Top 10 Tips For People Newly Diagnosed With Type 2 Diabetes

twitter summary: Ten tips for newly diagnosed T2 #diabetes: act NOW for long-term benefits, use healthy eating, exercise, meds + structured blood glucose testing short summary: This article offers ten tips for people newly diagnosed with type 2 diabetes: 1) Know that developing type 2 diabetes does not represent a personal failing; 2) Start to take care of your diabetes as soon as you’re diagnosed (and even better, before, if you know you have prediabetes); 3) Recognize that type 2 diabetes is a progressive disease; 4) Keep in mind that food has a major impact on blood glucose; work to optimize your mealtime choices; 5) Exercise is a powerful and underutilized tool which can increase insulin sensitivity and improve health – use it as much as possible; 6) Use blood glucose testing to identify patterns; 7) Don’t forget that needing to take insulin doesn’t mean you failed; 8) Keep learning and find support; 9) Seek out the services of a Diabetes Educator; and 10) Review our Patient's Guide to Individualizing Therapy at www.diaTribe.org/patientguide. Know that developing type 2 diabetes does not represent a personal failing. It develops through a combination of factors that are still being uncovered and better understood. Lifestyle (food, exercise, stress, sleep) certainly plays a major role, but genetics play a significant role as well. Type 2 diabetes is often described in the media as a result of being overweight, but the relationship is not that simple. Many overweight individuals never get type 2, and some people with type 2 were never overweight. At its core, type 2 involves two physiological issues: resistance to the insulin made by the person’s beta cells and too little insulin production relative to the amount one needs. These problems can lead to high bl Continue reading >>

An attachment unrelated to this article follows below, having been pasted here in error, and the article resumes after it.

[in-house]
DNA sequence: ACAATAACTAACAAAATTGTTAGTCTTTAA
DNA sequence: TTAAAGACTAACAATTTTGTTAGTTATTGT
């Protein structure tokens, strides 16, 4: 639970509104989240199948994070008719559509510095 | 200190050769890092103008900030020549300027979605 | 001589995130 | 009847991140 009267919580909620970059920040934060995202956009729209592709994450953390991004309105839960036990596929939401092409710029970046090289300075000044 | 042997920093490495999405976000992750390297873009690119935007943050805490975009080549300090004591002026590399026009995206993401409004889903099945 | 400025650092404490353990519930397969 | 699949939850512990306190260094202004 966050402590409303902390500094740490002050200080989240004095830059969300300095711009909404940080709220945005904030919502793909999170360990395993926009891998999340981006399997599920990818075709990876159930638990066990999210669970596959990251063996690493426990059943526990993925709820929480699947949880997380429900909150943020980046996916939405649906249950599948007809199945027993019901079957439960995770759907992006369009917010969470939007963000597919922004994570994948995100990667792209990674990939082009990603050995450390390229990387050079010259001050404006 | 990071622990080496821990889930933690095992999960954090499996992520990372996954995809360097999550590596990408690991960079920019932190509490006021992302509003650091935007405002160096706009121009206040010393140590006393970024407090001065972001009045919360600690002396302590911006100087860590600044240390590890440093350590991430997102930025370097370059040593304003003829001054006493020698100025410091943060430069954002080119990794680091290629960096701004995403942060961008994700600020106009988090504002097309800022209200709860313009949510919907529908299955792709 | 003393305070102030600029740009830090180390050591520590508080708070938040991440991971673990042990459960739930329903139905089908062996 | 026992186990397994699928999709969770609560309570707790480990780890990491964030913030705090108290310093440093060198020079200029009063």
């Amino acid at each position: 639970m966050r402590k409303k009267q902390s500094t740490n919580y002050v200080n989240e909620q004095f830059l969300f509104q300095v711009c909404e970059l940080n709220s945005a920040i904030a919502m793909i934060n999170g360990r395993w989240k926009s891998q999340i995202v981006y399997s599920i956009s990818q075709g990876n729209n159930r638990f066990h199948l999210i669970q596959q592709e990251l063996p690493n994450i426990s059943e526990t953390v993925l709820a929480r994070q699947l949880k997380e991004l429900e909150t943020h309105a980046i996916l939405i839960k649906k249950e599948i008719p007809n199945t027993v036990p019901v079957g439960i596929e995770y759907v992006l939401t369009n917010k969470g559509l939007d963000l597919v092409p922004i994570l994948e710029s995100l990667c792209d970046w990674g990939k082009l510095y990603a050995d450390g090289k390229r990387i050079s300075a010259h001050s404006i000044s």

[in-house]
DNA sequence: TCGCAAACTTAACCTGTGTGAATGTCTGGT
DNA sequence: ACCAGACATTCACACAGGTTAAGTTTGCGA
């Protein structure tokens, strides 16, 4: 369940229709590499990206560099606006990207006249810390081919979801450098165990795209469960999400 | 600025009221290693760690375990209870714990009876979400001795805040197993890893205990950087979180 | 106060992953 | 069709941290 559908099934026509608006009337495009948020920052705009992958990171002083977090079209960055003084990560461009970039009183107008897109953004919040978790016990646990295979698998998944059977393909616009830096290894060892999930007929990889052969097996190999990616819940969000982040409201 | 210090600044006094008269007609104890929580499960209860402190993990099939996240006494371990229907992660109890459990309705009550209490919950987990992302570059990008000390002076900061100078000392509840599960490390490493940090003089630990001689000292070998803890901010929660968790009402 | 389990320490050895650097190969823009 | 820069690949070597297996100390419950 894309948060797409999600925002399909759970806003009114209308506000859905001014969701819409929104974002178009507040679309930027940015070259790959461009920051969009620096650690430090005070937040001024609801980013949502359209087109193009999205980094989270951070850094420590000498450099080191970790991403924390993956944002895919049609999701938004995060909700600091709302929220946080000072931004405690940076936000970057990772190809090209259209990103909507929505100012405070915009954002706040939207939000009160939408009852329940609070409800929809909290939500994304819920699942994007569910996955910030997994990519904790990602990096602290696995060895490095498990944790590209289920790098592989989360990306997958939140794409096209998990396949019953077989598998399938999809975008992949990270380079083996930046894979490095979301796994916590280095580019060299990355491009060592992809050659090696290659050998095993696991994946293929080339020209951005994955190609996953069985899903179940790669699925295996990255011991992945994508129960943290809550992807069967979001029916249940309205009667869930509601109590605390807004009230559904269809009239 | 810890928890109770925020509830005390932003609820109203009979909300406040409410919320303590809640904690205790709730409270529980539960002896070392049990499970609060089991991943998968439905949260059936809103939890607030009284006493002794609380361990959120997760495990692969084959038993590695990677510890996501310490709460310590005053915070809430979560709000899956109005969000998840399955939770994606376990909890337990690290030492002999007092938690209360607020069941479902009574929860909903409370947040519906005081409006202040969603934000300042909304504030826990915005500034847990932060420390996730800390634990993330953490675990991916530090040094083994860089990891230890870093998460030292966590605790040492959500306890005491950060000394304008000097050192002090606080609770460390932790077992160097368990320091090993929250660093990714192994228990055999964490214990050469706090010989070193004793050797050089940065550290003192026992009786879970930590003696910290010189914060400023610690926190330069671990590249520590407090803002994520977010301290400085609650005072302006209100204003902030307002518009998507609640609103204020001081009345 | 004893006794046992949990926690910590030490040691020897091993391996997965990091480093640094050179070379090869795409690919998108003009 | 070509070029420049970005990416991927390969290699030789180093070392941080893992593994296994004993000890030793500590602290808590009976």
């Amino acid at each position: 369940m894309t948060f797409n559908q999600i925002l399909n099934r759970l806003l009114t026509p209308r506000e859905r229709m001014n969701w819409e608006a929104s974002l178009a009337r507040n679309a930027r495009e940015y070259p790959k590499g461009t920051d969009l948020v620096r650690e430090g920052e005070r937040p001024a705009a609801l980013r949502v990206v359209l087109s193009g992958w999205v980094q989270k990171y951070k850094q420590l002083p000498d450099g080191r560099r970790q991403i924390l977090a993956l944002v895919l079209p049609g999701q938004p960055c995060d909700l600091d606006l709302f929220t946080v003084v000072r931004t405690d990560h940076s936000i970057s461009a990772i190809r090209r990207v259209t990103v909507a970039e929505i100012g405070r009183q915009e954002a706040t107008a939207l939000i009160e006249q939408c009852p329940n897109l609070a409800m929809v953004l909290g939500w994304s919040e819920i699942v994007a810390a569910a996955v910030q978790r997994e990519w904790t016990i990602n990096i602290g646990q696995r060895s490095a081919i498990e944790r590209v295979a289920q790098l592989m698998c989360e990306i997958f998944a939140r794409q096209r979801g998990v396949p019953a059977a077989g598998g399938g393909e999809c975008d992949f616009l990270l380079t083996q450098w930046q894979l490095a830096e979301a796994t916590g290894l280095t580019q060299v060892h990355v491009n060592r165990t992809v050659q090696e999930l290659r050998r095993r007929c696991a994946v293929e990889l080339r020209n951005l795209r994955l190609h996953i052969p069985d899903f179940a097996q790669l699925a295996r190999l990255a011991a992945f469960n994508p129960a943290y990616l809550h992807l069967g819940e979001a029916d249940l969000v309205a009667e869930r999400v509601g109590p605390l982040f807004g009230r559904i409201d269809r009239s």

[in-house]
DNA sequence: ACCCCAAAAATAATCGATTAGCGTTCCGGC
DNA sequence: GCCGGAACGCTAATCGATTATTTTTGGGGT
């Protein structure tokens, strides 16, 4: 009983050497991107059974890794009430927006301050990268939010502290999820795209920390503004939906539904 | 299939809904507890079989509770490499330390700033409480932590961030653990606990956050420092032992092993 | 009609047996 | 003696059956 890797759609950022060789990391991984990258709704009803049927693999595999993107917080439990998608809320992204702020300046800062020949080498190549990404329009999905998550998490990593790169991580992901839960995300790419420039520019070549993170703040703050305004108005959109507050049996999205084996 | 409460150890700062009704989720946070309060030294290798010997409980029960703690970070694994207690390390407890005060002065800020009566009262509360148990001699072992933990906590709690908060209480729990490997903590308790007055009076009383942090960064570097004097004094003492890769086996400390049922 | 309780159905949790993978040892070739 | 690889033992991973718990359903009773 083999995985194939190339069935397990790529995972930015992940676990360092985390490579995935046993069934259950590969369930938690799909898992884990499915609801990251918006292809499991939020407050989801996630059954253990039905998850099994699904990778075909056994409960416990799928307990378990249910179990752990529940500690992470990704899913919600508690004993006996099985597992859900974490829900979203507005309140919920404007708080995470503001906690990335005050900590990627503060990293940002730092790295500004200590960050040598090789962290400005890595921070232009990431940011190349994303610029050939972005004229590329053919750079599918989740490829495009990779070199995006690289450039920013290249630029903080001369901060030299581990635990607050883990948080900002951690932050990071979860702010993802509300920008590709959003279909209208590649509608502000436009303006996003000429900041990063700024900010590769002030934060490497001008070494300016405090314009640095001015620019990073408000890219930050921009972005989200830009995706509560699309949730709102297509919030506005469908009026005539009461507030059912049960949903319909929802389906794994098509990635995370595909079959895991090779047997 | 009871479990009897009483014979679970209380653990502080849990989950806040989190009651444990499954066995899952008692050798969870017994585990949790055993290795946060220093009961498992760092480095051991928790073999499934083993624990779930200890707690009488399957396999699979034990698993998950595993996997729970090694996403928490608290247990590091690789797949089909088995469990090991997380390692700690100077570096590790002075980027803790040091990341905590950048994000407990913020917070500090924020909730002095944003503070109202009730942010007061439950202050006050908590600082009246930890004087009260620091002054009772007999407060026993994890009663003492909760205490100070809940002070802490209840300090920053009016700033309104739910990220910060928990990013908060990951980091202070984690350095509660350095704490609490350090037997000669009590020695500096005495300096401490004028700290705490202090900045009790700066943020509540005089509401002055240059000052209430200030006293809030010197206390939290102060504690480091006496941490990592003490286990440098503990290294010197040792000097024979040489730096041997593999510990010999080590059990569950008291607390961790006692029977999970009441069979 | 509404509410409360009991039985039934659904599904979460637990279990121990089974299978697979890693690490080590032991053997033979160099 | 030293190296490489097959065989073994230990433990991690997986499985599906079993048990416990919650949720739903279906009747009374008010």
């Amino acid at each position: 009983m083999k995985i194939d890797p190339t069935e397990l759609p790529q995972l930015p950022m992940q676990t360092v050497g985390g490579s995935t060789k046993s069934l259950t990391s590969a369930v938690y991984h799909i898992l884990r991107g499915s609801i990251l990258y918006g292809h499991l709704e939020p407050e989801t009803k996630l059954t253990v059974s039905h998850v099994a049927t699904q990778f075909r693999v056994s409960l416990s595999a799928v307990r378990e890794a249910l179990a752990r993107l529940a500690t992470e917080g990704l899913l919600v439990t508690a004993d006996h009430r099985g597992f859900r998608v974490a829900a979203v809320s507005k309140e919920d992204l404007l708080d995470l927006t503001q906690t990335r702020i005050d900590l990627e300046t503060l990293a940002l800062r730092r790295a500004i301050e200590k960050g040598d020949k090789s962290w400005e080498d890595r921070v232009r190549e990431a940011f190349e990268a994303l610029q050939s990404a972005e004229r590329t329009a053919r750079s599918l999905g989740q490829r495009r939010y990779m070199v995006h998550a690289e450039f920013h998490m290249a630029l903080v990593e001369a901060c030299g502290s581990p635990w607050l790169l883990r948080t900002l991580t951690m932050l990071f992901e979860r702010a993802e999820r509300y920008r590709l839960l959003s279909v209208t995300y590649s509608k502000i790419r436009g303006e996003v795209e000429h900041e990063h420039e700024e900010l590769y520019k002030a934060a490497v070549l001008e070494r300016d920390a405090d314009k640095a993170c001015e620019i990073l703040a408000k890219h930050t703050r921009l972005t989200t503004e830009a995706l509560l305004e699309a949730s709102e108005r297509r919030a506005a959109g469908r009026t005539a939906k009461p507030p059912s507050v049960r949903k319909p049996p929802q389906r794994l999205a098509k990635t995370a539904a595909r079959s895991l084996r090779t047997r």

Type 2 Diabetes: New Guidelines Lower Blood Sugar Control Levels

Type 2 Diabetes: New Guidelines Lower Blood Sugar Control Levels

Type 2 diabetes: New guidelines lower blood sugar control levels The American College of Physicians have now published their new guidelines regarding the desired blood sugar control levels for people with type 2 diabetes. The recommendations aim to change current therapeutic practices, and doctors should aim for a moderate level of blood sugar when treating their patients. Blood sugar control levels should be moderate for people living with type 2 diabetes, according to new guidelines. According to the most recent estimates, almost 30 million people in the United States have type 2 diabetes , which amounts to over 9 percent of the entire U.S. population. Once diagnosed with type 2 diabetes, patients are often advised to take what is known as a glycated hemoglobin (HbA1c) test in order to keep blood sugar levels under control. The test averages a person's blood sugar levels over the past 2 or 3 months, with an HbA1c score of 6.5 percent indicating diabetes . But some studies have pointed out that the HbA1c test may currently be overused in the U.S., and they have suggested that such over-testing may lead to over-treating patients with hypoglycemic drugs. These drugs often have a range of side effects, such as gastrointestinal problems, excessively low blood sugar, weight gain, and even congestive heart failure . Additionally, as some researchers have pointed out, "Excessive testing contributes to the growing problem of waste in healthcare and increased patient burden in diabetes management." In this context, the American College of Physicians (ACP) set out to examine the existing guidelines from several organizations and the evidence available in an effort to help physicians make better, more informed decisions about treating people with type 2 diabetes. Their guideline Continue reading >>

Understanding Type 2 Diabetes

Understanding Type 2 Diabetes